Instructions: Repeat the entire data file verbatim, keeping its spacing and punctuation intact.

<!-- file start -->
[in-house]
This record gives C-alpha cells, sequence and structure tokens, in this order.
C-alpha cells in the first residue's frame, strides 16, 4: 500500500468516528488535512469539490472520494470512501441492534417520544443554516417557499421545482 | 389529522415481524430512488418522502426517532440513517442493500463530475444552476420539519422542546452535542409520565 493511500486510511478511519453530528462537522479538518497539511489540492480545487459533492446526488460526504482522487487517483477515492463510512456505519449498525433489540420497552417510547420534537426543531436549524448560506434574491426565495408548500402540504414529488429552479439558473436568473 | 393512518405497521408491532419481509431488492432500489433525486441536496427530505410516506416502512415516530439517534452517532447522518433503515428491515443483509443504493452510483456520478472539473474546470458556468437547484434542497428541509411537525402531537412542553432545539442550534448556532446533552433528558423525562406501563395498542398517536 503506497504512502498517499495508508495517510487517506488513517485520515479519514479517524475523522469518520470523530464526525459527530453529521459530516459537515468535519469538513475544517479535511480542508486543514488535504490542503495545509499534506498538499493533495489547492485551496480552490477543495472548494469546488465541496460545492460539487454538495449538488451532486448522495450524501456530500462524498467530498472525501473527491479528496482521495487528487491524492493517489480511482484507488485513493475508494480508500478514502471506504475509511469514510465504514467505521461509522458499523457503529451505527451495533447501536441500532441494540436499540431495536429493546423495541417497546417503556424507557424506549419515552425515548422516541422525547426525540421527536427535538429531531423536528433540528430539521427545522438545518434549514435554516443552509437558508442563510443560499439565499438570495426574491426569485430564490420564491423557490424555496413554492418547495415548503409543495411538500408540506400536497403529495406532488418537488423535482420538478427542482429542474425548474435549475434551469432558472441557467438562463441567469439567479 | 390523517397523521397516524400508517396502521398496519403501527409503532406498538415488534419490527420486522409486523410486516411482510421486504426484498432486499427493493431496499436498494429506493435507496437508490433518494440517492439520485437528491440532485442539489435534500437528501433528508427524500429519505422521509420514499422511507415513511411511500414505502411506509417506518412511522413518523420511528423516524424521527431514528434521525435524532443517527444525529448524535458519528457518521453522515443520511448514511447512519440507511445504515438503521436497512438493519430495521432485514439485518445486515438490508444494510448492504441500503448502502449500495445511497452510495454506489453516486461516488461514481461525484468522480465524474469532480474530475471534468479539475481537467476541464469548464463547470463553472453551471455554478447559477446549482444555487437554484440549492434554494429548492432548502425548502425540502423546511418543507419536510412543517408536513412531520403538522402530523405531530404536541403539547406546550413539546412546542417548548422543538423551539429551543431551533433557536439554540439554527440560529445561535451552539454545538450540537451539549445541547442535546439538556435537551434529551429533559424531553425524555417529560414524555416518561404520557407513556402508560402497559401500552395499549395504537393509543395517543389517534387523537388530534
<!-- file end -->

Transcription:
[in-house]
This record gives C-alpha cells, sequence and structure tokens, in this order.
C-alpha cells in the first residue's frame, strides 16, 4: 500500500468516528488535512469539490472520494470512501441492534417520544443554516417557499421545482 | 389529522415481524430512488418522502426517532440513517442493500463530475444552476420539519422542546452535542409520565 493511500486510511478511519453530528462537522479538518497539511489540492480545487459533492446526488460526504482522487487517483477515492463510512456505519449498525433489540420497552417510547420534537426543531436549524448560506434574491426565495408548500402540504414529488429552479439558473436568473 | 393512518405497521408491532419481509431488492432500489433525486441536496427530505410516506416502512415516530439517534452517532447522518433503515428491515443483509443504493452510483456520478472539473474546470458556468437547484434542497428541509411537525402531537412542553432545539442550534448556532446533552433528558423525562406501563395498542398517536 503506497504512502498517499495508508495517510487517506488513517485520515479519514479517524475523522469518520470523530464526525459527530453529521459530516459537515468535519469538513475544517479535511480542508486543514488535504490542503495545509499534506498538499493533495489547492485551496480552490477543495472548494469546488465541496460545492460539487454538495449538488451532486448522495450524501456530500462524498467530498472525501473527491479528496482521495487528487491524492493517489480511482484507488485513493475508494480508500478514502471506504475509511469514510465504514467505521461509522458499523457503529451505527451495533447501536441500532441494540436499540431495536429493546423495541417497546417503556424507557424506549419515552425515548422516541422525547426525540421527536427535538429531531423536528433540528430539521427545522438545518434549514435554516443552509437558508442563510443560499439565499438570495426574491426569485430564490420564491423557490424555496413554492418547495415548503409543495411538500408540506400536497403529495406532488418537488423535482420538478427542482429542474425548474435549475434551469432558472441557467438562463441567469439567479 | 390523517397523521397516524400508517396502521398496519403501527409503532406498538415488534419490527420486522409486523410486516411482510421486504426484498432486499427493493431496499436498494429506493435507496437508490433518494440517492439520485437528491440532485442539489435534500437528501433528508427524500429519505422521509420514499422511507415513511411511500414505502411506509417506518412511522413518523420511528423516524424521527431514528434521525435524532443517527444525529448524535458519528457518521453522515443520511448514511447512519440507511445504515438503521436497512438493519430495521432485514439485518445486515438490508444494510448492504441500503448502502449500495445511497452510495454506489453516486461516488461514481461525484468522480465524474469532480474530475471534468479539475481537467476541464469548464463547470463553472453551471455554478447559477446549482444555487437554484440549492434554494429548492432548502425548502425540502423546511418543507419536510412543517408536513412531520403538522402530523405531530404536541403539547406546550413539546412546542417548548422543538423551539429551543431551533433557536439554540439554527440560529445561535451552539454545538450540537451539549445541547442535546439538556435537551434529551429533559424531553425524555417529560414524555416518561404520557407513556402508560402497559401500552395499549395504537393509543395517543389517534387523537388530534